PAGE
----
57 So. 471 (Ala. 1912), Watts v. Montgomery Traction Co.
|Citation:||57 So. 471, 175 Ala. 102|
|Opinion Judge:||ANDERSON, J.|
|Party Name:||WATTS v. MONTGOMERY TRACTION CO.|
|Attorney:||J. T. Letcher, for appellant. Ray Rushton and W. M. Williams, for appellee.|
|Case Date:||January 18, 1912|
|Court:||Supreme Court of Alabama|
Appeal from Circuit Court, Montgomery County; W. W. Pearson, Judge.
Action by Edw. S. Watts against the Montgomery Traction Company. Judgment for defendant, and plaintiff appeals. Reversed and remanded.
The action was for damages to an automobile, caused by the automobile being struck by a car and demolished; the automobile at the time being run ahead of the car and in the same direction as the car.
Plea 8 is as follows: "Defendant says: That the accident occurred on one of the streets of the city of Montgomery, within the limits of said city. That at said time, and for a long time, there had been an ordinance of the city of Montgomery in force and effect, namely, section 1093 of the City Code of Montgomery, reading as follows: 'Sec. 1093. Any person who willfully fails to keep to that side of the street which is to the right of the driver while driving any vehicle through the streets * * * must on conviction be fined not less than $1.00 nor more than $100.00.' That on the day and date of the alleged injuries of the said automobile the same was being driven by one Felder, who negligently and in violation of said ordinance failed to keep to that part of the street on his right, but drove the same along the middle of said street, and in that part of the same where defendant's tracks are located, so that defendant's car could not safely pass same without colliding therewith, and the negligence of said driver of said automobile and violation of said ordinance, to keep to the right of the street, contributed proximately to the injuries complained of in the complaint."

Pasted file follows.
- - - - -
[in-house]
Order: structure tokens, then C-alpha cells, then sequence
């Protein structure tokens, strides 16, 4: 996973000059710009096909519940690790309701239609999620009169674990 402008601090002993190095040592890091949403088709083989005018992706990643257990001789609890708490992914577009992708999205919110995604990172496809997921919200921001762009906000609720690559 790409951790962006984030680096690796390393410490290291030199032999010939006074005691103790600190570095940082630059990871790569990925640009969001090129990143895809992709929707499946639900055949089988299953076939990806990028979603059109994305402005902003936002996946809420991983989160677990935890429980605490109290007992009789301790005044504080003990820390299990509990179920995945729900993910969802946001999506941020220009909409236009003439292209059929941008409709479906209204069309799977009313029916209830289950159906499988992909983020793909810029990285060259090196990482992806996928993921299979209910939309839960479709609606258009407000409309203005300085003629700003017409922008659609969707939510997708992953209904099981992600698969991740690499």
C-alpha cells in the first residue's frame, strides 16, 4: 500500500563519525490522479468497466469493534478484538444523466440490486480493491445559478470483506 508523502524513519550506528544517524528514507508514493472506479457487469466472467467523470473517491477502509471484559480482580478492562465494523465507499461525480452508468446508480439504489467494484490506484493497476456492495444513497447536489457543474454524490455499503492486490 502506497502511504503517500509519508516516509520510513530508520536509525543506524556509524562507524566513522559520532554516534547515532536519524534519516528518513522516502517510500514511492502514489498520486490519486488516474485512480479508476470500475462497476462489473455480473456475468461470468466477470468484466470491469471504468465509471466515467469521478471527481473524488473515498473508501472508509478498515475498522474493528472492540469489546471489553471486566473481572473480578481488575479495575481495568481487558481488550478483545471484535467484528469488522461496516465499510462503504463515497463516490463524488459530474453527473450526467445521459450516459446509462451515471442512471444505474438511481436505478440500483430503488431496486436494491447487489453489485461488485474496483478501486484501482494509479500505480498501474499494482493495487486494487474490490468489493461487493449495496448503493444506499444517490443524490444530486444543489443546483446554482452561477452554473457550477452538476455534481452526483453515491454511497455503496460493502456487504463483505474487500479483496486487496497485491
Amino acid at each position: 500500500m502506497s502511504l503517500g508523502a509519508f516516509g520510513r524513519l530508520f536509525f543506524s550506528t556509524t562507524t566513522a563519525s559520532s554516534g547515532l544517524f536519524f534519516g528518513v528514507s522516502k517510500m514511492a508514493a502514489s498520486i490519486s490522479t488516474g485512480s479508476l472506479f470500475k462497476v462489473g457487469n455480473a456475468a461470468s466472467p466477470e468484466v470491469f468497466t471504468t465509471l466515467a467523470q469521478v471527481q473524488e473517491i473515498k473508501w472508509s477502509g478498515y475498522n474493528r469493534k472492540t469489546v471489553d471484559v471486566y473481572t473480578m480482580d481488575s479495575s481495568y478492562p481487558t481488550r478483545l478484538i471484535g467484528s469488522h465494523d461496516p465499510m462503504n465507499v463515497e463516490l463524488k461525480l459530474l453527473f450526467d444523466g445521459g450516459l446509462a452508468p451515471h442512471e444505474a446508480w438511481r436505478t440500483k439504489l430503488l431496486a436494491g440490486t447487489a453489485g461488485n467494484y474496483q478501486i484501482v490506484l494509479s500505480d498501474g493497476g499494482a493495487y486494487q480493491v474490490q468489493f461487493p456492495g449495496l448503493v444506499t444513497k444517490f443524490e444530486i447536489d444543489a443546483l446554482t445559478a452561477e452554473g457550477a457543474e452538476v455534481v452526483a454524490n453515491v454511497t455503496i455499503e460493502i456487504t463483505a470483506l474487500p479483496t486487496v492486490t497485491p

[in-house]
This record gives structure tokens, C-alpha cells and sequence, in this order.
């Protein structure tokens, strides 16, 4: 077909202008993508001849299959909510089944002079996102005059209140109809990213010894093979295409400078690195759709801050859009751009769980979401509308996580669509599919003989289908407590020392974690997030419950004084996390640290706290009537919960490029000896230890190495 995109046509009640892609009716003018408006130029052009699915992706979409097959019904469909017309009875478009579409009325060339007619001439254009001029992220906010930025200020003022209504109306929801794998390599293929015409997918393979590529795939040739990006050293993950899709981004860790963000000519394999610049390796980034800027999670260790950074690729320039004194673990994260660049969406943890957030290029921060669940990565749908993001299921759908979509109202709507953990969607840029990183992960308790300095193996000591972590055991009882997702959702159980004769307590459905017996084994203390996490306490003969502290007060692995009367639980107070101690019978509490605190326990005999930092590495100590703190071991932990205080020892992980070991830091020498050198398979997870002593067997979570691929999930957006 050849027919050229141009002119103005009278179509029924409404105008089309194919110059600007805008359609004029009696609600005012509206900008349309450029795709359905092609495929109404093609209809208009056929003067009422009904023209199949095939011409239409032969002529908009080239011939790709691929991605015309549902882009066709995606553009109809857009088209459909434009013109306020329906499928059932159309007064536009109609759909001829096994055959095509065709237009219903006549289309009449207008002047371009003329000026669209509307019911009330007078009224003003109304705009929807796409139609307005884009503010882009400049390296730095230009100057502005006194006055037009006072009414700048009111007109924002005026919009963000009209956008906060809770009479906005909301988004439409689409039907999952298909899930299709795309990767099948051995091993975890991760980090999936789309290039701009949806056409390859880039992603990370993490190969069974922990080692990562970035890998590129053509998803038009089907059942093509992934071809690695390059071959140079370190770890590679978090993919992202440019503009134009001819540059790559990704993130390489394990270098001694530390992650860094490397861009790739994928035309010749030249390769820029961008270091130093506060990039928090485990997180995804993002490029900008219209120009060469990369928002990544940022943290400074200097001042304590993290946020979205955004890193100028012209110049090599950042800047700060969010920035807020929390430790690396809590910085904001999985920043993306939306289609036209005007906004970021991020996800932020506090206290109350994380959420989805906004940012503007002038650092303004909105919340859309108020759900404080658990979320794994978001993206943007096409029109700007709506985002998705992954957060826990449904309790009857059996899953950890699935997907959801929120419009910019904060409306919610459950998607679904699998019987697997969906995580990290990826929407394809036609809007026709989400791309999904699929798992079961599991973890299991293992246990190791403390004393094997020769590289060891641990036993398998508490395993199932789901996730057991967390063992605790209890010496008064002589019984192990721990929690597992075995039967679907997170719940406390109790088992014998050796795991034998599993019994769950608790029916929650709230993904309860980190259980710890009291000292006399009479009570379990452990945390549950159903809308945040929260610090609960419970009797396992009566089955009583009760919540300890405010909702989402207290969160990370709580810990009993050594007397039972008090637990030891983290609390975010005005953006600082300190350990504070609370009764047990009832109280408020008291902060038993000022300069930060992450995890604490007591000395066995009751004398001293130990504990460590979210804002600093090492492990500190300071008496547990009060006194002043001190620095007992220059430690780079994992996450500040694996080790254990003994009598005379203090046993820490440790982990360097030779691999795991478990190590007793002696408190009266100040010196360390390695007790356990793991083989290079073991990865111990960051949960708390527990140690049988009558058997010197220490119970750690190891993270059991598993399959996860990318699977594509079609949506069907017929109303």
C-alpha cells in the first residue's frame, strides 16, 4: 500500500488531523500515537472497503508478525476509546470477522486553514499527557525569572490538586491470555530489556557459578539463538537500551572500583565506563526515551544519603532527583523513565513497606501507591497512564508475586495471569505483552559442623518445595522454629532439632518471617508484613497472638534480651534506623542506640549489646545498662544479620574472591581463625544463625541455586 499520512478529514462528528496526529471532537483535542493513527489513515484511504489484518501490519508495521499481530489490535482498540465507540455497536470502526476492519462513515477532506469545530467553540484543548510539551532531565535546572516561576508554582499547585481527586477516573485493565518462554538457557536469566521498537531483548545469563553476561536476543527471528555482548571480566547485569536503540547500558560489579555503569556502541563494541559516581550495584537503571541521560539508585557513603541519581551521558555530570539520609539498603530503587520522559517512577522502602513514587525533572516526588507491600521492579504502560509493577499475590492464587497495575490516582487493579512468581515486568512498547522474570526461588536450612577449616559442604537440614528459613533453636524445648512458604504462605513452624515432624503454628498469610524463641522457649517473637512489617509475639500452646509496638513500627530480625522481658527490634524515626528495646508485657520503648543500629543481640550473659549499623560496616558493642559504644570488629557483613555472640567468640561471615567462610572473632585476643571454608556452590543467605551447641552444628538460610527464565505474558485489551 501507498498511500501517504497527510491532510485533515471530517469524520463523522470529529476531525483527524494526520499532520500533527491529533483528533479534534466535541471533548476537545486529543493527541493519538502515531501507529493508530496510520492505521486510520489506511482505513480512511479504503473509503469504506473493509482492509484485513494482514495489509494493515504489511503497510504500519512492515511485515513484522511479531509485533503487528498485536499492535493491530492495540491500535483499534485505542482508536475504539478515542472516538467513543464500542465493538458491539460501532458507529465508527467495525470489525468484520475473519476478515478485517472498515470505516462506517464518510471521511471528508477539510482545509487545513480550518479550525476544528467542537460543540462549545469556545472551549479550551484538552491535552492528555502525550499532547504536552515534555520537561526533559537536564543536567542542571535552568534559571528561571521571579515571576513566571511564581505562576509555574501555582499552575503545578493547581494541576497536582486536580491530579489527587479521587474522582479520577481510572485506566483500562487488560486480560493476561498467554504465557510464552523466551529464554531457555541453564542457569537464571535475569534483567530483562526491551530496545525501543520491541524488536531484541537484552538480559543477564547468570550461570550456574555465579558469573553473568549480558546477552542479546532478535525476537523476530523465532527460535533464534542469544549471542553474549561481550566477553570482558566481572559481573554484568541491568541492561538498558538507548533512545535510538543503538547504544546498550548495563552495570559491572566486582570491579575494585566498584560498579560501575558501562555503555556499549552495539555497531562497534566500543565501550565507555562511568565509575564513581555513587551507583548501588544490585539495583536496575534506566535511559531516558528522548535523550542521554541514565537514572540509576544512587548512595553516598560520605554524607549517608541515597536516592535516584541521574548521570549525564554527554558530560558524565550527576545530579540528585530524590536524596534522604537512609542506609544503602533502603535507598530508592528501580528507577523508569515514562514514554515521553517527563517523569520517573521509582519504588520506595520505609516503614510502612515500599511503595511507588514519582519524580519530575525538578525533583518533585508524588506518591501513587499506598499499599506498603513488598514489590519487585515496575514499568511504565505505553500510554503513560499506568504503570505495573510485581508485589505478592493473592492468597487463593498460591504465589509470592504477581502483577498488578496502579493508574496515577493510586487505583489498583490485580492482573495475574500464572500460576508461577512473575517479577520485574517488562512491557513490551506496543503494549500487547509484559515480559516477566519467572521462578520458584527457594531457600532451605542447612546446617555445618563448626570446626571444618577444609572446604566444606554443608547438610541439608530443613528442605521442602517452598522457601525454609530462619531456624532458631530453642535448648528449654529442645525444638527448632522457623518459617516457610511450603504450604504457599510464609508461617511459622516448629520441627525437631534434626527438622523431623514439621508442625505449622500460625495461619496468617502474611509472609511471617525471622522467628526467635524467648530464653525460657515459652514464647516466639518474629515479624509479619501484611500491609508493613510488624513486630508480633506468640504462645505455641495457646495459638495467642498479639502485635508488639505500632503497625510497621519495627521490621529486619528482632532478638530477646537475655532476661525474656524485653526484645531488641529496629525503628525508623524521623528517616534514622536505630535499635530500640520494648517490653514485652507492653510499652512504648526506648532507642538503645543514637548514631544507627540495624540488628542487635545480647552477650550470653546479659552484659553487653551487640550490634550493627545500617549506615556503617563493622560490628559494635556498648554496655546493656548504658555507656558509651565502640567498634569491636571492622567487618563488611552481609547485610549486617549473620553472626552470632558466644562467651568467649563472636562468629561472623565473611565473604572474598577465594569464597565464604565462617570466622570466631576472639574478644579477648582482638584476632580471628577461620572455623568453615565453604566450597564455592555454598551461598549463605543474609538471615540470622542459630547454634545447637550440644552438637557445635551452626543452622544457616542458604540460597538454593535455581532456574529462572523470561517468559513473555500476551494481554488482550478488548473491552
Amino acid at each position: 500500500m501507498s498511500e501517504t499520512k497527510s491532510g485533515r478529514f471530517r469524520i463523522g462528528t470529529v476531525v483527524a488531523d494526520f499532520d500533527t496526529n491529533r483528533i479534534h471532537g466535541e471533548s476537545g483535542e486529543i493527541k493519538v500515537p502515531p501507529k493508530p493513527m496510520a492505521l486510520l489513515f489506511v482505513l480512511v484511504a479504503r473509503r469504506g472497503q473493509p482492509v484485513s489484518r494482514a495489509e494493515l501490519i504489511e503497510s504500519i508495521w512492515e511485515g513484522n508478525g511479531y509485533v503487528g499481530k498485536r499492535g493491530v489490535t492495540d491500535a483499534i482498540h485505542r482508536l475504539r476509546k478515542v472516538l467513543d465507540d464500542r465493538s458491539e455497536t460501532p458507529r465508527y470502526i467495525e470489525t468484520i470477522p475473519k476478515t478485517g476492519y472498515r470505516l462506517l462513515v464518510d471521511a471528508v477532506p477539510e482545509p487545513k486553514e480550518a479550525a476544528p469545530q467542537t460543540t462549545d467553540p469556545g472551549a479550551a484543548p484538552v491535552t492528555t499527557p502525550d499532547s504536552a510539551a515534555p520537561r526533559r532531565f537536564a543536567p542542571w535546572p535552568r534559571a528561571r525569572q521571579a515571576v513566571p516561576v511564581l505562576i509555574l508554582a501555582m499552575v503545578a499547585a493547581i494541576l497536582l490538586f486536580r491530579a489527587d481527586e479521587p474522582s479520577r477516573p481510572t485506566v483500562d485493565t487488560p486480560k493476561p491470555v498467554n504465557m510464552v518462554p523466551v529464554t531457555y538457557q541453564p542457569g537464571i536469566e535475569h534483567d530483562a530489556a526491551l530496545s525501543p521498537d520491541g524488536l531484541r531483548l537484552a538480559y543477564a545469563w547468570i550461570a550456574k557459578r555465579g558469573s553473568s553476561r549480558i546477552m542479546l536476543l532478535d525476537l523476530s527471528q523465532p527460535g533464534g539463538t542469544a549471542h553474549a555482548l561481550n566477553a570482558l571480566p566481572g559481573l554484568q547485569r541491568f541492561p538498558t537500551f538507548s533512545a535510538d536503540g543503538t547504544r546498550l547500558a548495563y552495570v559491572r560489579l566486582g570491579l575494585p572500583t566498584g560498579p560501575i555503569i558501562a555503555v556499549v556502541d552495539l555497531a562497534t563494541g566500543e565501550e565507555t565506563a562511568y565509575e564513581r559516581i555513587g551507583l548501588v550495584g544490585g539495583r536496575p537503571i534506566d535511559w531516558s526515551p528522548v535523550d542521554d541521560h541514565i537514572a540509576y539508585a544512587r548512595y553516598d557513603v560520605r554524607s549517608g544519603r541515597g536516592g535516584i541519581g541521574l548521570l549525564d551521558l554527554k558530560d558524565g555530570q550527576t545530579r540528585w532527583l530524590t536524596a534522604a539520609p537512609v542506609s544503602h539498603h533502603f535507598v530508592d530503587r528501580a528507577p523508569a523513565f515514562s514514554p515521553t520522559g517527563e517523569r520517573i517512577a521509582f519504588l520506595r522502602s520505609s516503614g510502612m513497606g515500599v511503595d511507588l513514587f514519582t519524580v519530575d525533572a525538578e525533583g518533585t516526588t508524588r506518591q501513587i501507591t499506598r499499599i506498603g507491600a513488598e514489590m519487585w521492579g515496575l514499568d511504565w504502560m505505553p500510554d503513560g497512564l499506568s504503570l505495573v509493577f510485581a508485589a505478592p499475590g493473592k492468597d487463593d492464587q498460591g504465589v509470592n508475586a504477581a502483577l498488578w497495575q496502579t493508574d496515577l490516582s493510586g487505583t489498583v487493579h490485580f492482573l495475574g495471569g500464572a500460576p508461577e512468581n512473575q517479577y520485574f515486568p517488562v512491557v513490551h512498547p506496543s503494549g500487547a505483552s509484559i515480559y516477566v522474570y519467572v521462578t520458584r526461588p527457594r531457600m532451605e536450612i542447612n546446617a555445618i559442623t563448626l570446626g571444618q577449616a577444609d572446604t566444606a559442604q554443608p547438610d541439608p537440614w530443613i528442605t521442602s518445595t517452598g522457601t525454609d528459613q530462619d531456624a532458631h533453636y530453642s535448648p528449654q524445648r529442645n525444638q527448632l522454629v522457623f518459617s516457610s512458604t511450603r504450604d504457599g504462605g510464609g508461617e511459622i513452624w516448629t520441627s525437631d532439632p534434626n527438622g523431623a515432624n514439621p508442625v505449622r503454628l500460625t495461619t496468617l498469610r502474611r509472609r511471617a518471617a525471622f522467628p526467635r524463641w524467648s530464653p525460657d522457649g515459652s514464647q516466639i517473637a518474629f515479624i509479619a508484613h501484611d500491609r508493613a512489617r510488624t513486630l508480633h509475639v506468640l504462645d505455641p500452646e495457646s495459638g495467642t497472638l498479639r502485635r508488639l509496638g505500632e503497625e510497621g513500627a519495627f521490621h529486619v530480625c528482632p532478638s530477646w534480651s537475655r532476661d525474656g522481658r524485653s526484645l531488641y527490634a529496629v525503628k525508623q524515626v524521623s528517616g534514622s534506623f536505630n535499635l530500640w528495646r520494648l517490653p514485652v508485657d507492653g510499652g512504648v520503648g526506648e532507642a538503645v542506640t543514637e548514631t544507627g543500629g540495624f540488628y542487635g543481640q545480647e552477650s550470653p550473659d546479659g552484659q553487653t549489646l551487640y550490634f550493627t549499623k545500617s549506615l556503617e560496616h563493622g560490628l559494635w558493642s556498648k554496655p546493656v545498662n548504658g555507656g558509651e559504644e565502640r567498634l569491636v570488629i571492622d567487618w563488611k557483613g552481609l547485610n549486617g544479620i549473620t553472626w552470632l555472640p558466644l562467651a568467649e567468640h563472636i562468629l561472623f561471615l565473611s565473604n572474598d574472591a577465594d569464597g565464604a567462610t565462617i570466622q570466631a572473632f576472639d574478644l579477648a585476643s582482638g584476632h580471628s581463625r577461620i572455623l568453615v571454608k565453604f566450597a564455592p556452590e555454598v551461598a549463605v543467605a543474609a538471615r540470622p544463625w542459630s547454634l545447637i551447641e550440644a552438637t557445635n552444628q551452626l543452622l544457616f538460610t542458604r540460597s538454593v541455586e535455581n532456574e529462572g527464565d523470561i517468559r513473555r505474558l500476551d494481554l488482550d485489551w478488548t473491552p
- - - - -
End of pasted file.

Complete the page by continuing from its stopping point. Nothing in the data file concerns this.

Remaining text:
The fifth ground of demurrer was that the ordinance referred to was not passed, according to the averments of said plea, for the benefit of the defendant, or its employés engaged in the business of the defendant.
The decisions as to the legal effect of violating a statute or ordinance are not harmonious. In some cases it is held that such violation is not negligence per se, but that it is competent evidence of negligence, and may be sufficient to justify a jury in finding negligence in fact. 29 Cyc. 437, and cases cited in note. However, it is settled in Alabama, and...
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